Religion in the Modern World
Including Correspondence with Thomas Merton
Lord Northbourne had a gift for expressing the profoundest truths in simple and graceful language, and it is the publisher’s hope that his unique combination of gentleness and rigor, whether on the subject of healthy local agriculture and flowers, cultural and religious innovation and the plight of modern man, theology and the inner path of prayer, or comparative metaphysics, will spur new readers to the study of other traditionalist authors. It is just this quality which formed the basis for the fascinating but all too short correspondence with Fr Thomas Merton that has been added to this volume. Sophia Perennis has also recently republished Lord Northbourne’s Looking Back on Progress and Look to the Land.
Table of Contents
Introduction—Religion and Tradition—Modernism: The Profane Point of View—The Idea of God—Tradition and Anti-Tradition—Modern Science—Art Ancient and Modern—What am I?—Decadence and Idolatry—Deviation and Perversion—Correspondence with Thomas Merton
I have just finished reading your book Religion in the Modern World. It has helped me to organize my ideas at a time when we in the Catholic Church, and in the monastic Orders, are being pulled this way and that. I could not agree more fully with your principles and with your application of them. In particular, I am grateful for your last chapter. For one thing, it clears up a doubt that had persisted in my mind about the thinking of the Schuon-Guénon 'school', as well as about the rather slapdash ecumenism that is springing up in some quarters. It is most important first of all to understand deeply and live one's own tradition, not confusing it with what is foreign to it, if one is to seriously appreciate other traditions and distinguish in them what is close to one's own and what is, perhaps, irreconcilable with one's own. The great danger at the moment is a huge muddling and confusing of the spiritual traditions that still survive. As you so well point out, this would be crowning the devil's work. I am very grateful for your important and thoughtful book, and I am sure you can see I am in the deepest possible sympathy with your views.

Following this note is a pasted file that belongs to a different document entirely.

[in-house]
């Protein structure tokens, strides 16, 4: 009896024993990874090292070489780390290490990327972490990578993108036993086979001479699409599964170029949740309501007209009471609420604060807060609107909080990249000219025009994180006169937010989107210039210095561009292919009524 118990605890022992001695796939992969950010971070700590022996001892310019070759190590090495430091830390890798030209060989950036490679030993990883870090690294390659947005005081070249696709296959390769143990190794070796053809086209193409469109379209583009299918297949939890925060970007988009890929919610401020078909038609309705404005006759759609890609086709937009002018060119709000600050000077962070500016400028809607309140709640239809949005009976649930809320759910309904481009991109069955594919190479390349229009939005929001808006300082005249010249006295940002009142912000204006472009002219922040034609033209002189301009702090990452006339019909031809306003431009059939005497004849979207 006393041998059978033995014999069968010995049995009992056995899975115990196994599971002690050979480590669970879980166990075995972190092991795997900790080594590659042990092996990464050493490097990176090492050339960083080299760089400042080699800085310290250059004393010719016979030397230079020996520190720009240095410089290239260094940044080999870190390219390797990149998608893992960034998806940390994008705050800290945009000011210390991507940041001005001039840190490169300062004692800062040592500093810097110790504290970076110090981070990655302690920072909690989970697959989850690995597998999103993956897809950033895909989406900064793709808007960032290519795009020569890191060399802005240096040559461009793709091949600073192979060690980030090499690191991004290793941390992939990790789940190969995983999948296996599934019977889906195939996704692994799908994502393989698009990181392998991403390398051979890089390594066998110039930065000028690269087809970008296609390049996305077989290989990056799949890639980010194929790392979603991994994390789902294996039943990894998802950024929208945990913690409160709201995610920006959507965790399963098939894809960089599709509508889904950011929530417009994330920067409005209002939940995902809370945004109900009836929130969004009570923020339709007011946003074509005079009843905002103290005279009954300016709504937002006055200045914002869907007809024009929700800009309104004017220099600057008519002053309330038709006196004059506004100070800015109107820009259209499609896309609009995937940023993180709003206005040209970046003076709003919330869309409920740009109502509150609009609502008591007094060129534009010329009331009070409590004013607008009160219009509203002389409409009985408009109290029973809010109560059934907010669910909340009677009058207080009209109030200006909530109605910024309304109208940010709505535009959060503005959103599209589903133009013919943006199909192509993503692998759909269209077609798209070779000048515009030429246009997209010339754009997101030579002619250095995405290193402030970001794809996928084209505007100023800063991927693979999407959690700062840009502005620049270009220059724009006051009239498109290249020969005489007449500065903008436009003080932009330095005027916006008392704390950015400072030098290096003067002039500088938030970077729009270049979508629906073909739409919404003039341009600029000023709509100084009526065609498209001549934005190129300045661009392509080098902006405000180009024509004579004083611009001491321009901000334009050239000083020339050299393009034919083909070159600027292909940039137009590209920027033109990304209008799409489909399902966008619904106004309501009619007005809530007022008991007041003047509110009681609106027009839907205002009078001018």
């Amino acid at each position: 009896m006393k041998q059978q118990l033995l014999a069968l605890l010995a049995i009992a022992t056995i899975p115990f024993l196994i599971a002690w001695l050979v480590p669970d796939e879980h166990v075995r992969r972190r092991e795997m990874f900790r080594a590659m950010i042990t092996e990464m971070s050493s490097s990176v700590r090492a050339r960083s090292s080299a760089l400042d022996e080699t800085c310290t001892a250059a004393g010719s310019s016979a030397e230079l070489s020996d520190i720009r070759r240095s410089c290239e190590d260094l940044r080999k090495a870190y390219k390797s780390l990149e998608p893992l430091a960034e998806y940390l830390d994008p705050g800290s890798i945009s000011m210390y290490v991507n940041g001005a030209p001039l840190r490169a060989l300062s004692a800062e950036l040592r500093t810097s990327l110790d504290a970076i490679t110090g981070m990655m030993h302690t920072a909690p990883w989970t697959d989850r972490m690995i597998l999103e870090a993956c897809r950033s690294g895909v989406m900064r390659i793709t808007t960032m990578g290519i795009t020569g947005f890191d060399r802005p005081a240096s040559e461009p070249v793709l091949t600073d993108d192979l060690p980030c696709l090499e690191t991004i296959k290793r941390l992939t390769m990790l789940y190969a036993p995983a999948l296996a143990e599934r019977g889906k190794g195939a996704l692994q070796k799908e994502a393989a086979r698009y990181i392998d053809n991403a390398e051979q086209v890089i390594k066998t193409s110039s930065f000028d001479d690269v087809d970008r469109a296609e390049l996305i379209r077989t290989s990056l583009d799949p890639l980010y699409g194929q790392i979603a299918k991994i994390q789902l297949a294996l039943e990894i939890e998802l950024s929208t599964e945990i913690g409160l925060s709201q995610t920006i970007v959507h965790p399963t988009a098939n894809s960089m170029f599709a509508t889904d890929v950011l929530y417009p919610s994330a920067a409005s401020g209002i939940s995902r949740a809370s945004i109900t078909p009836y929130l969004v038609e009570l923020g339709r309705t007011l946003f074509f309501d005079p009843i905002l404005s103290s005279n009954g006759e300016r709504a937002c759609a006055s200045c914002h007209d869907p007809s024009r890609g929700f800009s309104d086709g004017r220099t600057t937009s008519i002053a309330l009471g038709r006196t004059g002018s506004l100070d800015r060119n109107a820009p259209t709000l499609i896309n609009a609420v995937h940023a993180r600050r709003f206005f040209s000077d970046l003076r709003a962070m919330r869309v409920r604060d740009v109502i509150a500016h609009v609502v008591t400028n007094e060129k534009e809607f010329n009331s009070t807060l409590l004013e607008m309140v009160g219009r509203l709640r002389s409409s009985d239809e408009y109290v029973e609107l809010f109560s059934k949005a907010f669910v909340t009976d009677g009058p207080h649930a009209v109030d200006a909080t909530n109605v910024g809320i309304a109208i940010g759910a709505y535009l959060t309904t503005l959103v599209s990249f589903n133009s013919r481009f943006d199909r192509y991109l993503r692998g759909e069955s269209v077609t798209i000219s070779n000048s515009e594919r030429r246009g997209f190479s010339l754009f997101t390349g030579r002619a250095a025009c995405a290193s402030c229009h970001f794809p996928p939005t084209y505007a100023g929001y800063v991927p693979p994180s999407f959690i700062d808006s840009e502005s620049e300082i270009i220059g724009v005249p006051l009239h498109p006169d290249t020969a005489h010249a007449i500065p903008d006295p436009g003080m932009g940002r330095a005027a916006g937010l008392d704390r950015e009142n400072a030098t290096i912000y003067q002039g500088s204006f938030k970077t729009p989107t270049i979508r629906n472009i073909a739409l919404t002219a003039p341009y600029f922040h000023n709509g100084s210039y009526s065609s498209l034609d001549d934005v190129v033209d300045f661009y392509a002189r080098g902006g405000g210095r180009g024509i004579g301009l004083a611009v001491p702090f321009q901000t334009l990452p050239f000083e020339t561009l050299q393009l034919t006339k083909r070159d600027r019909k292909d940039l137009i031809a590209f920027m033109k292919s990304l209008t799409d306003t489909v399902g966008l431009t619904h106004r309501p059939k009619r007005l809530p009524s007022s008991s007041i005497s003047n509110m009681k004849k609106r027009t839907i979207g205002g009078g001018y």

Thomas Merton, condensed from letter to the author
About the Author
Lord Northbourne (1896–1982) was a man of exceptional vision, who already in the 1940s diagnosed in detail the sickness of modern society as stemming from the severance of its organic links with the wholeness of life. A leading figure in the early organic farming movement, his writings profoundly affected such other pioneers as Sir Albert Howard, Rolf Gardiner, Ehrenfried Pfeiffer, and H.J. Massingham. His path led him on to a profound study of comparative religion, traditional metaphysics, and the science of symbols, which he employed in incisive observations on the character of modern society. His later writings exercised considerable influence on his younger contemporaries E.F. Schumacher and Thomas Merton, and in many ways anticipate the essays of Wendell Berry. Sophia Perennis has also published revised editions of Lord Northbourne's two other works, Religion in the Modern World and Looking Back on Progress. These later works present his wider reflections on the Divine and human society, but always with the sensibility of a man who has roots in the soil. He corresponded with mountaineer and Tibetan Buddhist Marco Pallis, who introduced him to the school of perennialist writers. Northbourne translated René Guénon's The Reign of Quantity and the Signs of the Times as well as Frithjof Schuon's Light on Ancient Worlds and Titus Burckhardt's Sacred Art in East and West.